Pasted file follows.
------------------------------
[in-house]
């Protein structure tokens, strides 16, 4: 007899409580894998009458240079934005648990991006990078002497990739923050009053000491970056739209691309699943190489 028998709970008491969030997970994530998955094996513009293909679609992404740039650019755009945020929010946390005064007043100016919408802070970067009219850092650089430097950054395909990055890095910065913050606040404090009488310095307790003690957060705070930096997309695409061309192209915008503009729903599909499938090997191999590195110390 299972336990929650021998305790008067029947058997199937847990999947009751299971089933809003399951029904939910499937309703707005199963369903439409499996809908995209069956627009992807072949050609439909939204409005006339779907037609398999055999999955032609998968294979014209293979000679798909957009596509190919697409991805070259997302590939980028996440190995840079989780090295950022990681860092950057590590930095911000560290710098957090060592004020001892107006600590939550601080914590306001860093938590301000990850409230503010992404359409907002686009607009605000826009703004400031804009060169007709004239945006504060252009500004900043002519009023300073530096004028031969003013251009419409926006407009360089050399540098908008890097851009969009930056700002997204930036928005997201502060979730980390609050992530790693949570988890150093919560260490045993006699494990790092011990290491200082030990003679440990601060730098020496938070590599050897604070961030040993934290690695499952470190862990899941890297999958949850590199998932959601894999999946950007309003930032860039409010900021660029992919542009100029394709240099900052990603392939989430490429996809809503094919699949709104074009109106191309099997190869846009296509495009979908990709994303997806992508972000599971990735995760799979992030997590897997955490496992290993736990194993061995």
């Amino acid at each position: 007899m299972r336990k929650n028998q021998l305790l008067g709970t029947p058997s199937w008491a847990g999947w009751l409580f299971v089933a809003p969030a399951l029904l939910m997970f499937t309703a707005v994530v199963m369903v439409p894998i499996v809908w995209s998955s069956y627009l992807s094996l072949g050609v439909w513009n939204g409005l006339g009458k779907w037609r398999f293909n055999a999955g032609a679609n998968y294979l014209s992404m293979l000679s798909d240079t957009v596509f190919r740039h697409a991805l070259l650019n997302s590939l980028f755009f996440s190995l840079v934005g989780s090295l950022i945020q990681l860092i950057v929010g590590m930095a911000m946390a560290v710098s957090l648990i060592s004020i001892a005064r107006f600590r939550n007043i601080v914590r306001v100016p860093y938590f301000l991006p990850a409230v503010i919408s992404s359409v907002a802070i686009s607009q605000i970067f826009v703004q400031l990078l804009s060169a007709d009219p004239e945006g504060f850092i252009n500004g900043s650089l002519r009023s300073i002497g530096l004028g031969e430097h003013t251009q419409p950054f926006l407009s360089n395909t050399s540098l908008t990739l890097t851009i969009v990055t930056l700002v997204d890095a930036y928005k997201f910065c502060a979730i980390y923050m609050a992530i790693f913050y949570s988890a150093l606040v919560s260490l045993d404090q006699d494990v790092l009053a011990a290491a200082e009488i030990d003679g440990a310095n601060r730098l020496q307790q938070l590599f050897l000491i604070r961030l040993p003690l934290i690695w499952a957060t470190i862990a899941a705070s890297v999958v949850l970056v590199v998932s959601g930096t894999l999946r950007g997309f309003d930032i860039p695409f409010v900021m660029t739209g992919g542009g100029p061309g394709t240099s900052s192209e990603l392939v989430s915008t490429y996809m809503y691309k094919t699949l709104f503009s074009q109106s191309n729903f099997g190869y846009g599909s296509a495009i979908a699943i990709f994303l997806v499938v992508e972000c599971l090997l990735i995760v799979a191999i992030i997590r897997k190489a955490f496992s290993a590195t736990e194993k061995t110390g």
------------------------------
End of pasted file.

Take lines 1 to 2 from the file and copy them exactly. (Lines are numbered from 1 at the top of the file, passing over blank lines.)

[in-house]
């Protein structure tokens, strides 16, 4: 007899409580894998009458240079934005648990991006990078002497990739923050009053000491970056739209691309699943190489 028998709970008491969030997970994530998955094996513009293909679609992404740039650019755009945020929010946390005064007043100016919408802070970067009219850092650089430097950054395909990055890095910065913050606040404090009488310095307790003690957060705070930096997309695409061309192209915008503009729903599909499938090997191999590195110390 299972336990929650021998305790008067029947058997199937847990999947009751299971089933809003399951029904939910499937309703707005199963369903439409499996809908995209069956627009992807072949050609439909939204409005006339779907037609398999055999999955032609998968294979014209293979000679798909957009596509190919697409991805070259997302590939980028996440190995840079989780090295950022990681860092950057590590930095911000560290710098957090060592004020001892107006600590939550601080914590306001860093938590301000990850409230503010992404359409907002686009607009605000826009703004400031804009060169007709004239945006504060252009500004900043002519009023300073530096004028031969003013251009419409926006407009360089050399540098908008890097851009969009930056700002997204930036928005997201502060979730980390609050992530790693949570988890150093919560260490045993006699494990790092011990290491200082030990003679440990601060730098020496938070590599050897604070961030040993934290690695499952470190862990899941890297999958949850590199998932959601894999999946950007309003930032860039409010900021660029992919542009100029394709240099900052990603392939989430490429996809809503094919699949709104074009109106191309099997190869846009296509495009979908990709994303997806992508972000599971990735995760799979992030997590897997955490496992290993736990194993061995």